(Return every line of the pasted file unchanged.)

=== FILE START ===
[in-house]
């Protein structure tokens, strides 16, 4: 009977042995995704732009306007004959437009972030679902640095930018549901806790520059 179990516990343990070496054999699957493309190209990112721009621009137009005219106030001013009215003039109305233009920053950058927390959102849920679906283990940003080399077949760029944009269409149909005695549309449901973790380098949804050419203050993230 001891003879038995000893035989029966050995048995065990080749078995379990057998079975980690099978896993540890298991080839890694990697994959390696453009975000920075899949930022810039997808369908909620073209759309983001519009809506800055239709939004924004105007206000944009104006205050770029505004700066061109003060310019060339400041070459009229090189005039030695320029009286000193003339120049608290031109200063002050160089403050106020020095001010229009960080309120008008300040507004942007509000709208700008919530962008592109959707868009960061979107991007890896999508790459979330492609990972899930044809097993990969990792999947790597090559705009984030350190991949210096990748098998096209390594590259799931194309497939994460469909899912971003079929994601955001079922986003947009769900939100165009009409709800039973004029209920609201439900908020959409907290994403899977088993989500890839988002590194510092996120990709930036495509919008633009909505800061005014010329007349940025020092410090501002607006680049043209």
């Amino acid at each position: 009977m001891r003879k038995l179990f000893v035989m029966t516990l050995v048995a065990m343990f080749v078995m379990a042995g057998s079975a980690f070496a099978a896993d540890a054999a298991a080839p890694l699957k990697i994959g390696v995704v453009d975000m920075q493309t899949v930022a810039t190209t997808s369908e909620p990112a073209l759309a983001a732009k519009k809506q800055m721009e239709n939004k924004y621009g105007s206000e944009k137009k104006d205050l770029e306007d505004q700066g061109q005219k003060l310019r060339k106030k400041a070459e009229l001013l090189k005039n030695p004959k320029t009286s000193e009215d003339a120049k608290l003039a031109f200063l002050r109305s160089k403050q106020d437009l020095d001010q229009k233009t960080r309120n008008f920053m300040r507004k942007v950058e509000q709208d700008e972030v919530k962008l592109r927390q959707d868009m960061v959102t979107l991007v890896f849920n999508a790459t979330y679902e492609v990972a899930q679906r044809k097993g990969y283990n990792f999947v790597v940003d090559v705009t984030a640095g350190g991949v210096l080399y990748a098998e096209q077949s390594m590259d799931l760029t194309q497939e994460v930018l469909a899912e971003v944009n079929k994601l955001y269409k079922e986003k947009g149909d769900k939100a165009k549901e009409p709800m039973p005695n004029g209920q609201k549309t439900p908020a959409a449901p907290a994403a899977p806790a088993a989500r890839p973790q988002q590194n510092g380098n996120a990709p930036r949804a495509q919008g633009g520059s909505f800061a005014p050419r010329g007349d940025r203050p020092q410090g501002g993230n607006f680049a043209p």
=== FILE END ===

[in-house]
């Protein structure tokens, strides 16, 4: 009977042995995704732009306007004959437009972030679902640095930018549901806790520059 179990516990343990070496054999699957493309190209990112721009621009137009005219106030001013009215003039109305233009920053950058927390959102849920679906283990940003080399077949760029944009269409149909005695549309449901973790380098949804050419203050993230 001891003879038995000893035989029966050995048995065990080749078995379990057998079975980690099978896993540890298991080839890694990697994959390696453009975000920075899949930022810039997808369908909620073209759309983001519009809506800055239709939004924004105007206000944009104006205050770029505004700066061109003060310019060339400041070459009229090189005039030695320029009286000193003339120049608290031109200063002050160089403050106020020095001010229009960080309120008008300040507004942007509000709208700008919530962008592109959707868009960061979107991007890896999508790459979330492609990972899930044809097993990969990792999947790597090559705009984030350190991949210096990748098998096209390594590259799931194309497939994460469909899912971003079929994601955001079922986003947009769900939100165009009409709800039973004029209920609201439900908020959409907290994403899977088993989500890839988002590194510092996120990709930036495509919008633009909505800061005014010329007349940025020092410090501002607006680049043209």
């Amino acid at each position: 009977m001891r003879k038995l179990f000893v035989m029966t516990l050995v048995a065990m343990f080749v078995m379990a042995g057998s079975a980690f070496a099978a896993d540890a054999a298991a080839p890694l699957k990697i994959g390696v995704v453009d975000m920075q493309t899949v930022a810039t190209t997808s369908e909620p990112a073209l759309a983001a732009k519009k809506q800055m721009e239709n939004k924004y621009g105007s206000e944009k137009k104006d205050l770029e306007d505004q700066g061109q005219k003060l310019r060339k106030k400041a070459e009229l001013l090189k005039n030695p004959k320029t009286s000193e009215d003339a120049k608290l003039a031109f200063l002050r109305s160089k403050q106020d437009l020095d001010q229009k233009t960080r309120n008008f920053m300040r507004k942007v950058e509000q709208d700008e972030v919530k962008l592109r927390q959707d868009m960061v959102t979107l991007v890896f849920n999508a790459t979330y679902e492609v990972a899930q679906r044809k097993g990969y283990n990792f999947v790597v940003d090559v705009t984030a640095g350190g991949v210096l080399y990748a098998e096209q077949s390594m590259d799931l760029t194309q497939e994460v930018l469909a899912e971003v944009n079929k994601l955001y269409k079922e986003k947009g149909d769900k939100a165009k549901e009409p709800m039973p005695n004029g209920q609201k549309t439900p908020a959409a449901p907290a994403a899977p806790a088993a989500r890839p973790q988002q590194n510092g380098n996120a990709p930036r949804a495509q919008g633009g520059s909505f800061a005014p050419r010329g007349d940025r203050p020092q410090g501002g993230n607006f680049a043209p």